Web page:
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Covid vaccine: 4 million first doses administered as UK makes key progress among top priority groups

Samuel Lovett
·4-min read
 (AFP via Getty Images)
(AFP via Getty Images)

More than four million people in the UK have now received a first coronavirus vaccine dose, the latest figures show, as crucial progress continues to be made nationally in inoculating all over-80s and care-home residents.

The government remains optimistic that it will be able to provide jabs to around 15 million high-priority people across the UK by 15 February, including health and social care staff, the elderly and those in care homes.

On the day that vaccination invitations were sent out to hundreds of thousands of people in their 70s, the government announced that a total of 4,062,501 Britons had been administered with a first dose as of Sunday.

Heath secretary Matt Hancock said the UK’s rollout was “clearly on track” but refused to be drawn on when restrictions would be eased, insisting that the government need to see proof of the vaccination programme working and “pressure on the NHS reducing”.

Prime minister Boris Johnson said the transition out of lockdown would be gradual, with no great “open sesame” moment when curbs on freedoms are suddenly lifted.

Despite the progress, there have been regional variations in the rollout of the vaccine.

As of Saturday, 5.9 per cent of the population in England had been vaccinated, compared with 4.1 per cent in Scotland, 4 per cent in Wales and 7.4 per cent in Northern Ireland.

NHS data showed London had delivered the lowest number of vaccinations across England, with a total of 417,225 first and second doses administered between 8 December and 17 January. In contrast, the Midlands had rolled out 746,487 doses.

The government also revealed on Monday that all care-home residents in Slough have now received a first vaccine dose, as is also the case in Newcastle and Darlington.

Throughout England, half of over-80s and half of care-home residents have been vaccinated.

When asked about the different speeds at which some local authorities were moving, Mr Hancock said the government was “prioritising the supply of the vaccine into those parts of the country that need to complete the over-80s”.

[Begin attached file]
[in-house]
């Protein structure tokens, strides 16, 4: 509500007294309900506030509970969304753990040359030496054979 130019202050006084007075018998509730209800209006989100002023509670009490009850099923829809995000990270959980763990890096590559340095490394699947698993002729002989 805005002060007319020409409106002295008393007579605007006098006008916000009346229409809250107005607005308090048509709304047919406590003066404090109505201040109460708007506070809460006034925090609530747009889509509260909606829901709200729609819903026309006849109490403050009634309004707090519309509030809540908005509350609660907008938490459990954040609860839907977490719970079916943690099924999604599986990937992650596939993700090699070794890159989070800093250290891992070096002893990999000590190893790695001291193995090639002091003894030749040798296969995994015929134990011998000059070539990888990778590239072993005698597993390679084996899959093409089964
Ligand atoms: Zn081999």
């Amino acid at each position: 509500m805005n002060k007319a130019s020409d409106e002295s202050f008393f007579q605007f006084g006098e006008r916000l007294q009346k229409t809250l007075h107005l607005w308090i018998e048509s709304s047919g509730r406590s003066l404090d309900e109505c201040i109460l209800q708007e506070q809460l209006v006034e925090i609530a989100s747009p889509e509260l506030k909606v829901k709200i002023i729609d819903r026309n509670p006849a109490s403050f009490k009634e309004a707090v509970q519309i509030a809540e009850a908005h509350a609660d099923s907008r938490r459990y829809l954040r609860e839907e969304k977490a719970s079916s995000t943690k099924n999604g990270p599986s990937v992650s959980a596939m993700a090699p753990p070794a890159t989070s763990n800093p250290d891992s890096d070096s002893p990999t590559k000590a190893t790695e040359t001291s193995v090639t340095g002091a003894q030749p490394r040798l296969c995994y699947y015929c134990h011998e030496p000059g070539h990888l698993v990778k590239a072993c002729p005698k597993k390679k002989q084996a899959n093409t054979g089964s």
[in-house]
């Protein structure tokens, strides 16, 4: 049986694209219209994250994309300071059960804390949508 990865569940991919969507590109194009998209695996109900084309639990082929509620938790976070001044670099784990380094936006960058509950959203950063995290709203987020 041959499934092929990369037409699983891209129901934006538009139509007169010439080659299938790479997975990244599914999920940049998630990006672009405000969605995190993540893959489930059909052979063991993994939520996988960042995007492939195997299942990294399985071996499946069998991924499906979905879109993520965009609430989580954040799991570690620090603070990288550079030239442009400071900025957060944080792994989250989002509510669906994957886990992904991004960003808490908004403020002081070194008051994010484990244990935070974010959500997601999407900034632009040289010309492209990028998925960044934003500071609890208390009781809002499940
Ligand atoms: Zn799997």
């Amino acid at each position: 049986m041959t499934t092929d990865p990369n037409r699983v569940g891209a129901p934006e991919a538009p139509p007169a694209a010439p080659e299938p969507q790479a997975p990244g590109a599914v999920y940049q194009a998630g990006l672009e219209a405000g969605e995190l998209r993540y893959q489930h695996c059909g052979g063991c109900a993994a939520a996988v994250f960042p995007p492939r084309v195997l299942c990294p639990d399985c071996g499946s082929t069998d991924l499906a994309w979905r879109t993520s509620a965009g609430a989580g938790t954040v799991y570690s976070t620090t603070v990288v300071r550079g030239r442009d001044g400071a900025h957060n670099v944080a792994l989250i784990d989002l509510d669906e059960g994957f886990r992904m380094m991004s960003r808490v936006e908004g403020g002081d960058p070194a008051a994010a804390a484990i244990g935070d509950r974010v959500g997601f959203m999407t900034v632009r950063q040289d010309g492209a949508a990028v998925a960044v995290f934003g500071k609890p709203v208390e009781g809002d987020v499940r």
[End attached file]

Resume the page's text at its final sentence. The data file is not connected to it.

“The critical thing is to make sure that everybody can get it, that we’re putting more supply into the areas that have got more to do,” he added.

The Welsh government faced accusations of a “go-slow” vaccination strategy after first minister Mark Drakeford said there was no point in rushing to administer all available doses this week if it meant vaccinators were “standing around with nothing to do for another month”.

"The sensible thing to do is to use the vaccine you’ve got over the period that you’ve got it for so that your system can absorb it, they can go on working, that you don’t have people standing around with nothing to do,” he said.

Critics described his comments as astonishing, as Downing Street waded into the row. Allegra Stratton, the prime minister’s press secretary, said she was sure all devolved leaders wanted to “see jabs in everybody’s arms as quickly as is sensibly possible”.

Throughout England’s primary care networks, supplies of the vaccine are arriving in waves, making it difficult to deliver a smooth and rolling programme for local patients.

Therese Coffey, the work and pensions secretary, admitted that the rollout was "not quite working right” and had issues to be resolved.

She said she had been told younger people were getting vaccinated before some over-80s, and even over-90s, in her Suffolk constituency.

Vaccines minister Nadhim Zahawi downplayed such concerns and suggested that over-70s would not be invited for their jabs until more than 90 per cent of the over-80s in a region had already been vaccinated.

“Anyone who is over 80 watching us this morning should not worry because we are making sure that those areas have vaccinated the majority of their over-80s,” he told the BBC.

However, he said that vaccine supply was the limiting factor in the rollout.

Mr Zahawi explained that Pfizer was temporarily reducing its vaccine deliveries to Europe while it upgraded its production capacity.

“There's bound to be delays,” he said. “Any new manufacturing process has challenges at the outset, it is lumpy, it begins to stabilise and get better and better week in, week out.

"The Pfizer/BioNTech vaccine is a messenger RNA chemical, difficult chemical to manufacture, very very challenging but they’re doing really well, they want to do more, which is why they’re reconfiguring to add volume to the whole world.”

He said Britain was on course to hit its rollout targets, with 140 people being vaccinated each minute on average.

He added the UK was hoping to receive 2 million vaccines a week from AstraZeneca but that those numbers would not be reached until the middle of next month.

The government also announced on Monday that 24-hour vaccination sites will be tried out in London by the end of the month.

Stephen Powis, the NHS national medical director for England, said the programme would start within the next week or two.

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